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No private profiles for Google+ users, company says


Google will not allow any private profiles on its new social network, Google+, reports Greg Finn at Search Engine Land. All private profiles that have already been created will be deleted after July 31, according to the Google+ help page.

While most aspects of a Google+ user’s profile can be as private as he or she likes, Google’s terms state that a person’s full name and gender will be made public, with no option to hide this information. This stipulation is clearly stated on the “public profiles” section of the Google+ website. It reads:

The purpose of Google Profiles is to enable you to manage your online identity. Today, nearly all Google Profiles are public. We believe that using Google Profiles to help people find and connect with you online is how the product is best used. Private profiles don’t allow this, so we have decided to require all profiles to be public.

Keep in mind that your full name and gender are the only required information that will be displayed on your profile; you’ll be able to edit or remove any other information that you don’t want to share.

If you currently have a private profile but you do not wish to make your profile public, you can delete your profile. Or, you can simply do nothing. All private profiles will be deleted after July 31, 2011.

The above policy only applies to Google+, meaning that users’ profiles will be public within the Google+ network. If you have a Plus profile, other users can search for you, and your name will appear in the results. Google does, however, make it possible to keep your Plus profile out of Google search results; simply uncheck the box next to “Help others find my profile in search results,” which is found in the account page.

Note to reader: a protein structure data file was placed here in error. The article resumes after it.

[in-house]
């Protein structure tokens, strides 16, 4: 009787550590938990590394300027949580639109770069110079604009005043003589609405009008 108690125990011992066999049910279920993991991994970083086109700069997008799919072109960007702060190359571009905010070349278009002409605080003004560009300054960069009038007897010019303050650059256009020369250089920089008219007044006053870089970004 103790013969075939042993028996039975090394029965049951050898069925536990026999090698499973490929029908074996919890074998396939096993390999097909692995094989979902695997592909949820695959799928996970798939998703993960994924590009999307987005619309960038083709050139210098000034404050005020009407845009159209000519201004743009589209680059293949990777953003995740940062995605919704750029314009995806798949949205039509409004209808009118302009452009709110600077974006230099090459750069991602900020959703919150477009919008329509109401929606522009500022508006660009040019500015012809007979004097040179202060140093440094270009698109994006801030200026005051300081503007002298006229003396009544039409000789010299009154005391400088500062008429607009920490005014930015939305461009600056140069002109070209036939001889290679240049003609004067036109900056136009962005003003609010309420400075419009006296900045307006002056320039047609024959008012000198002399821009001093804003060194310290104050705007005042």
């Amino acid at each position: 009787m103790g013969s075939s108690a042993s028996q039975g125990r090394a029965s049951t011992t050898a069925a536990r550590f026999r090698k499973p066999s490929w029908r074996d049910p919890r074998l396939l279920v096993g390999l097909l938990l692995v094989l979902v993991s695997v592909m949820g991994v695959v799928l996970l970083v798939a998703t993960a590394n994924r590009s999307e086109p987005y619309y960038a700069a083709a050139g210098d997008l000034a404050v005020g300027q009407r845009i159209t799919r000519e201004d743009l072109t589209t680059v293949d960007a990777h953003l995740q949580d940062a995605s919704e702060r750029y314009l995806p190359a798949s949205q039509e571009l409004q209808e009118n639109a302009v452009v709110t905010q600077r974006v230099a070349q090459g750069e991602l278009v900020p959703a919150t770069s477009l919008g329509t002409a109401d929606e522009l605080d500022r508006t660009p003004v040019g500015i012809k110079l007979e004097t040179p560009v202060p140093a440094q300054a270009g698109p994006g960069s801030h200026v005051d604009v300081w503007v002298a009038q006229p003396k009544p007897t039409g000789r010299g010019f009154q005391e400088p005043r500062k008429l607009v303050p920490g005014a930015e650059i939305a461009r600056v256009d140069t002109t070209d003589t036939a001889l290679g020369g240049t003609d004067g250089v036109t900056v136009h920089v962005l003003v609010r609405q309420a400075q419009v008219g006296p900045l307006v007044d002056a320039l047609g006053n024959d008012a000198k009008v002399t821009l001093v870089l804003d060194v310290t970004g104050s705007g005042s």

This level of privacy is much more shallow than on Facebook, where users can make themselves virtually invisible. Users who choose this option don’t show up in any search engine results, nor do they appear in Facebook search except to that person’s friends. The 100 percent private crowd can even turn off friend requests and messages of any kind.

So, while Google+ does have some particularly useful privacy features, and is overall more straightforward with its privacy policy than Facebook, it seems to have fallen short on this front.

If you already have a Google+ account (the network is still in beta testing mode), you can see how your profile looks to the public by visiting your profile, and clicking the “View profile as…” box directly beneath the blue “Edit Profile” button in the top right corner. Choose the “Anyone on the web” option to see what your Plus profile looks like to the rest of us, then edit accordingly.

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